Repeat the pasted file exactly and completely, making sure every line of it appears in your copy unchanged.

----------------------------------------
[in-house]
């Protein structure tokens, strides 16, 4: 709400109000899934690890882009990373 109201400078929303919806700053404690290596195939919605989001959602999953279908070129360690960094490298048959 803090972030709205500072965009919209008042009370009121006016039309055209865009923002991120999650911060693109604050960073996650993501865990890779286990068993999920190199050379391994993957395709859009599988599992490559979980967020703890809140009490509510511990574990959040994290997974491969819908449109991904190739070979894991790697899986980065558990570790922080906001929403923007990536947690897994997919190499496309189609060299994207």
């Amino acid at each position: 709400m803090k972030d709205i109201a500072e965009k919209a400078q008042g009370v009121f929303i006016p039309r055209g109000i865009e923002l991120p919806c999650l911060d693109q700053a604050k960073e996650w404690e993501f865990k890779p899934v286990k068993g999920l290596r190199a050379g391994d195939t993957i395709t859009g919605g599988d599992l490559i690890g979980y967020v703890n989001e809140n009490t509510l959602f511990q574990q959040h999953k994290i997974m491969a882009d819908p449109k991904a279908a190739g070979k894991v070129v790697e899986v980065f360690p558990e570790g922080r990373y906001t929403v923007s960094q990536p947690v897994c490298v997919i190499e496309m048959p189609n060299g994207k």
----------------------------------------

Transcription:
[in-house]
């Protein structure tokens, strides 16, 4: 709400109000899934690890882009990373 109201400078929303919806700053404690290596195939919605989001959602999953279908070129360690960094490298048959 803090972030709205500072965009919209008042009370009121006016039309055209865009923002991120999650911060693109604050960073996650993501865990890779286990068993999920190199050379391994993957395709859009599988599992490559979980967020703890809140009490509510511990574990959040994290997974491969819908449109991904190739070979894991790697899986980065558990570790922080906001929403923007990536947690897994997919190499496309189609060299994207």
């Amino acid at each position: 709400m803090k972030d709205i109201a500072e965009k919209a400078q008042g009370v009121f929303i006016p039309r055209g109000i865009e923002l991120p919806c999650l911060d693109q700053a604050k960073e996650w404690e993501f865990k890779p899934v286990k068993g999920l290596r190199a050379g391994d195939t993957i395709t859009g919605g599988d599992l490559i690890g979980y967020v703890n989001e809140n009490t509510l959602f511990q574990q959040h999953k994290i997974m491969a882009d819908p449109k991904a279908a190739g070979k894991v070129v790697e899986v980065f360690p558990e570790g922080r990373y906001t929403v923007s960094q990536p947690v897994c490298v997919i190499e496309m048959p189609n060299g994207k």